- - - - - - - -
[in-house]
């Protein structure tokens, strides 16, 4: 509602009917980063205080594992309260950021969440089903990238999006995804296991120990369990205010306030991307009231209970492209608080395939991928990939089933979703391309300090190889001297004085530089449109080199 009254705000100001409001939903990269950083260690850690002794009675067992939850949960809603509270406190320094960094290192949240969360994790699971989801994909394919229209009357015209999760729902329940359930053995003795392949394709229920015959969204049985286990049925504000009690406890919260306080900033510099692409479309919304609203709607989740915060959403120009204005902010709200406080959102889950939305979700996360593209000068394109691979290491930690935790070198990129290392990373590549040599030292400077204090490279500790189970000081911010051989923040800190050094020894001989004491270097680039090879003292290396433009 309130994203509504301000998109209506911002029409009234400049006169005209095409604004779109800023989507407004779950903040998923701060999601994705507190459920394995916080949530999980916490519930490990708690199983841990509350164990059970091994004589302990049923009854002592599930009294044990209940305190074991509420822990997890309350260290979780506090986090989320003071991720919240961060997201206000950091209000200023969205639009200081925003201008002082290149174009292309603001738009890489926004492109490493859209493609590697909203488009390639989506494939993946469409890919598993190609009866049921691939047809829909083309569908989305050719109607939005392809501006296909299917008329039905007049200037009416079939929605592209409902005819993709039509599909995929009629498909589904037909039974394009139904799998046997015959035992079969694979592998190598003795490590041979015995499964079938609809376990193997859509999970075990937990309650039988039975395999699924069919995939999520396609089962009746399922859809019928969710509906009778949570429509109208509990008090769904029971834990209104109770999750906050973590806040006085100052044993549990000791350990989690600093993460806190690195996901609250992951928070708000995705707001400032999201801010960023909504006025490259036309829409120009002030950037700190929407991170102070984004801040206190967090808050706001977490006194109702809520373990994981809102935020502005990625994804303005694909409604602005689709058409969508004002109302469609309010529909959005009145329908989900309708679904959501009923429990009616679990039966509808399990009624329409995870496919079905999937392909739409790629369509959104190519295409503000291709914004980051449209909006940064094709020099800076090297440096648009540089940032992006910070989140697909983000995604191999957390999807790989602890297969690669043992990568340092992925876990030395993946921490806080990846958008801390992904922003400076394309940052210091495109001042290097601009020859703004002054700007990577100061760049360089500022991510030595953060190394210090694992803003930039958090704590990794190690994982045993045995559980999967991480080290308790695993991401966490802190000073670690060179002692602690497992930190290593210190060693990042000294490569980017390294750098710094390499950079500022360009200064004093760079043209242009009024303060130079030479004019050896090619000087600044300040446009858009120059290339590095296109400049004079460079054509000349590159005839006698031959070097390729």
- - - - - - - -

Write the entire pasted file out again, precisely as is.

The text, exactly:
[in-house]
């Protein structure tokens, strides 16, 4: 509602009917980063205080594992309260950021969440089903990238999006995804296991120990369990205010306030991307009231209970492209608080395939991928990939089933979703391309300090190889001297004085530089449109080199 009254705000100001409001939903990269950083260690850690002794009675067992939850949960809603509270406190320094960094290192949240969360994790699971989801994909394919229209009357015209999760729902329940359930053995003795392949394709229920015959969204049985286990049925504000009690406890919260306080900033510099692409479309919304609203709607989740915060959403120009204005902010709200406080959102889950939305979700996360593209000068394109691979290491930690935790070198990129290392990373590549040599030292400077204090490279500790189970000081911010051989923040800190050094020894001989004491270097680039090879003292290396433009 309130994203509504301000998109209506911002029409009234400049006169005209095409604004779109800023989507407004779950903040998923701060999601994705507190459920394995916080949530999980916490519930490990708690199983841990509350164990059970091994004589302990049923009854002592599930009294044990209940305190074991509420822990997890309350260290979780506090986090989320003071991720919240961060997201206000950091209000200023969205639009200081925003201008002082290149174009292309603001738009890489926004492109490493859209493609590697909203488009390639989506494939993946469409890919598993190609009866049921691939047809829909083309569908989305050719109607939005392809501006296909299917008329039905007049200037009416079939929605592209409902005819993709039509599909995929009629498909589904037909039974394009139904799998046997015959035992079969694979592998190598003795490590041979015995499964079938609809376990193997859509999970075990937990309650039988039975395999699924069919995939999520396609089962009746399922859809019928969710509906009778949570429509109208509990008090769904029971834990209104109770999750906050973590806040006085100052044993549990000791350990989690600093993460806190690195996901609250992951928070708000995705707001400032999201801010960023909504006025490259036309829409120009002030950037700190929407991170102070984004801040206190967090808050706001977490006194109702809520373990994981809102935020502005990625994804303005694909409604602005689709058409969508004002109302469609309010529909959005009145329908989900309708679904959501009923429990009616679990039966509808399990009624329409995870496919079905999937392909739409790629369509959104190519295409503000291709914004980051449209909006940064094709020099800076090297440096648009540089940032992006910070989140697909983000995604191999957390999807790989602890297969690669043992990568340092992925876990030395993946921490806080990846958008801390992904922003400076394309940052210091495109001042290097601009020859703004002054700007990577100061760049360089500022991510030595953060190394210090694992803003930039958090704590990794190690994982045993045995559980999967991480080290308790695993991401966490802190000073670690060179002692602690497992930190290593210190060693990042000294490569980017390294750098710094390499950079500022360009200064004093760079043209242009009024303060130079030479004019050896090619000087600044300040446009858009120059290339590095296109400049004079460079054509000349590159005839006698031959070097390729």